How to Find the Right Religion

We live in a world of so many different religions and faiths. Bible believers who recognize that not all of these conflicting and contradictory religions could have come from God are forced to the conclusion that not every religion is the right religion. The Bible does not reveal a God who would reveal contradictory and opposing religions. If the Bible does, then let someone come forward with the scripture to support this claim. If not, then let us search the Word of God that we might find the answer. Many religions have obviously been developed by men. Such man-made religions, even those created by good and sincere men, cannot compare with whatever religion actually came from God.

This does not mean that people in religions or faiths recognized to be false should be mistreated or loved less. On the contrary, all men, even the irreligious, should be treated with appropriate kindness and love. However, the fact that not all religions can be from God does challenge us to seek the right religion — whatever that faith may be. It is hoped the following simple suggestions can be helpful to those in the midst of such a quest. These suggestions assume the Bible is already recognized to be the inspired Word of God.

First, seek the truth with a real desire to do what God commands as well as know what He commands. A person who is seeking to know God’s will out of idle curiosity does not have the same assurance given to those who really want to obey God. Jesus said, “If any many is willing to do His will, he shall know of the teaching, whether it is of God, or whether I speak from Myself” (John 7:17). It is of the utmost importance to seek the truth with a desire to obey whatever God commands. We should not seek the truth unless we are willing to obey.

Second, live up to what you already know God wants you to do. One should not reason that he does not need to do anything God wants him to do until he knows everything God wants him to do. This is analogous to never driving a car unless one completely understands how it works. Cornelius, in the New Testament, was a man who had not learned enough to become a Christian, but at least he was attempting to live up to the knowledge he did have (Acts 10:1-2). Sincerity demands that we live up to what we do know while seeking to know more. The Christian never ceases the hungering and thirsting to know more and obey more.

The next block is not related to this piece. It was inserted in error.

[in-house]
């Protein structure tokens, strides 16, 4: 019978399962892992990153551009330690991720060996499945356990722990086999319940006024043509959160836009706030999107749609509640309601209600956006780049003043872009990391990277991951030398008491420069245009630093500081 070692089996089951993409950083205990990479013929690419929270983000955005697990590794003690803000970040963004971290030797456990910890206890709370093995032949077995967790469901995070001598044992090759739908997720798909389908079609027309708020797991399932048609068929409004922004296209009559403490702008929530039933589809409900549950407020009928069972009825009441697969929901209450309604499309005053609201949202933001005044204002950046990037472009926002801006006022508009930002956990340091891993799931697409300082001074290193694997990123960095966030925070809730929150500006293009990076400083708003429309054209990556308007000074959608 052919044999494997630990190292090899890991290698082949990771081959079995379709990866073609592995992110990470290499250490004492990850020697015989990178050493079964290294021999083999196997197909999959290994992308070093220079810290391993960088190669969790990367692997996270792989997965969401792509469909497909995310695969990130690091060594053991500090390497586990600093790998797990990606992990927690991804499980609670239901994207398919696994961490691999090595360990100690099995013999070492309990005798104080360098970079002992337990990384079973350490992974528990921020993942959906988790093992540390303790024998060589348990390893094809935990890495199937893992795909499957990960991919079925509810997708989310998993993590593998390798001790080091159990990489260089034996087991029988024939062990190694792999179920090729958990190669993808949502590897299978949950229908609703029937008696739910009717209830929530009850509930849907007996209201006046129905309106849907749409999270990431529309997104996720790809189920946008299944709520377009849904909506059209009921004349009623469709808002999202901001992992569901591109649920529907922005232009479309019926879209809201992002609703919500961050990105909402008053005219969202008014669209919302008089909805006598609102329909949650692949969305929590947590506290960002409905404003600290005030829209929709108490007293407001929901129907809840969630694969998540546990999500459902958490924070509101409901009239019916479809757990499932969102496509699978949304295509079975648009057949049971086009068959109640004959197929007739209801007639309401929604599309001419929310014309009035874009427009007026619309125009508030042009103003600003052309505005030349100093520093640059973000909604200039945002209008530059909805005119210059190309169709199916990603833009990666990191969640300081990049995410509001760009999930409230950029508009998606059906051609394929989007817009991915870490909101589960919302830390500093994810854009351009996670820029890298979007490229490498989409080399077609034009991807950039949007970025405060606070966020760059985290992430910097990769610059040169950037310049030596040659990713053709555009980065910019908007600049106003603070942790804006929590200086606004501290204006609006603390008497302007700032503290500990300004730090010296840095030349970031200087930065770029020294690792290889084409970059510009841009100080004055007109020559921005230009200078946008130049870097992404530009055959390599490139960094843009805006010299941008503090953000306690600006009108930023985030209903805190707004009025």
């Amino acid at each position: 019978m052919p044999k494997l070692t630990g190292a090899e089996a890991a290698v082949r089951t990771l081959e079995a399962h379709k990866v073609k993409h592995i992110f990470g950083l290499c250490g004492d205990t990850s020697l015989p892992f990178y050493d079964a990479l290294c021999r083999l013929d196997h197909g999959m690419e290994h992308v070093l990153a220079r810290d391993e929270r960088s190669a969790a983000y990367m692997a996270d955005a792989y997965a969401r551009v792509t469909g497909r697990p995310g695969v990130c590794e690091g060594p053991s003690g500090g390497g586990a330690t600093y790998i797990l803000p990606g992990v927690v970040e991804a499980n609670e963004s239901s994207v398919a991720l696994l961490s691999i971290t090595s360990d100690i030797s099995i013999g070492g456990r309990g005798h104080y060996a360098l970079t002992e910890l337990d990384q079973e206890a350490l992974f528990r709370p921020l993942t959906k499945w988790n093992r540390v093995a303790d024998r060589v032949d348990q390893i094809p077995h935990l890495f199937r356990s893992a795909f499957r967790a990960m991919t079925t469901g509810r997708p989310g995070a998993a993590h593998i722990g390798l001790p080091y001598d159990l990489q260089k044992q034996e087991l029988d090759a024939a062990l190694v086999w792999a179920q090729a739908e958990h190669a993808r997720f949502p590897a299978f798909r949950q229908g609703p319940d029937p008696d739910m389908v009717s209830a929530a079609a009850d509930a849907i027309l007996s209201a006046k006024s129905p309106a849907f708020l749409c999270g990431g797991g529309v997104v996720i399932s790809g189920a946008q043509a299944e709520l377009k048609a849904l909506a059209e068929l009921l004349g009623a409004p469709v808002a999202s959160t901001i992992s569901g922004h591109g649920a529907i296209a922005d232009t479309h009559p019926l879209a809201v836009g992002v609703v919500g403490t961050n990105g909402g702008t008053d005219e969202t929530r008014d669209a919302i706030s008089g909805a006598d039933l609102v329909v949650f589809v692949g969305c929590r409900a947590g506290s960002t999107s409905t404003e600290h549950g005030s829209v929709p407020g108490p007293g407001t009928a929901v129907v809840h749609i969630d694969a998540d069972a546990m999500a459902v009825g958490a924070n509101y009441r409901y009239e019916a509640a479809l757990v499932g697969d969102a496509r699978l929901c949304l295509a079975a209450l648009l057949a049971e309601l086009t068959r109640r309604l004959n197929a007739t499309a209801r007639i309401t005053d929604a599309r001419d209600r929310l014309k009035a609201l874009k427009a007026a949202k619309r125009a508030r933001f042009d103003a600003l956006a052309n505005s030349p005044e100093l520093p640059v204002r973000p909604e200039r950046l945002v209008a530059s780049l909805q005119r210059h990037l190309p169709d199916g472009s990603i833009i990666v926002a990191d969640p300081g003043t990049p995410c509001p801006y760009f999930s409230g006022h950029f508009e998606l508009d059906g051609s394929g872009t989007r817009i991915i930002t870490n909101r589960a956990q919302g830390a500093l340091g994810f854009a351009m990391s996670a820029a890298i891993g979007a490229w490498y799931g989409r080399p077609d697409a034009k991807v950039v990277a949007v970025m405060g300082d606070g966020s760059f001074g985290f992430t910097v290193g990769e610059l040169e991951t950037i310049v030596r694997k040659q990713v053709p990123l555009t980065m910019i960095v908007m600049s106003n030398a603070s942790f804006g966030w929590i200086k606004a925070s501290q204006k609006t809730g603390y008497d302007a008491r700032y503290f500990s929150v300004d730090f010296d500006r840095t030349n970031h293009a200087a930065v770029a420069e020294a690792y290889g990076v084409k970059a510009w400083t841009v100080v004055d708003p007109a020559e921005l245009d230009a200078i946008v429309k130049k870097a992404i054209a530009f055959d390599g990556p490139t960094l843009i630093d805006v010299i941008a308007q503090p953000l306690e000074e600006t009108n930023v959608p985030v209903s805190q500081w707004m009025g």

Third, be willing to change whenever you discover you have been mistaken about a belief or practice. When a person learns more and discovers he has been mistaken in a matter, he will change if he truly has a good and honest heart. People just will not change unless they want to. Jesus said, “And the seed in the good ground, these are the ones who have heard the word in an honest and good heart, hold it fast, and bear fruit with perseverance” (Luke 8:15). We cannot claim to be that kind of people unless we are willing to change when we realize we have been mistaken. To refuse to do so is nothing short of hypocritical.

Fourth, be careful about what you accept. One must be open-minded about hearing new ideas, but he should not accept a doctrine simply because someone says it is so. Good examples to follow are the Bereans who “received the Word with great eagerness, examining the Scriptures daily, to see whether these things were so” (Acts 17:11). Be willing to accept anything proven to be true, but do not be gullible and believe every new and novel idea that comes down the pike. Just because a teaching is “new” does not mean it is acceptable to the Lord.

Fifth, do not be discouraged by disagreements among other religious people. Realize that not everyone approaches the Bible with the right attitude, and consequently many never know the truth. Keep studying God’s Word with the right attitude, even though others may not be doing so. Do not let them, or anything else, stand in the way of your determination to know God’s will and become everything God wants you to be. May God’s longsuffering continue to all who are truly searching for the one faith.

David Watts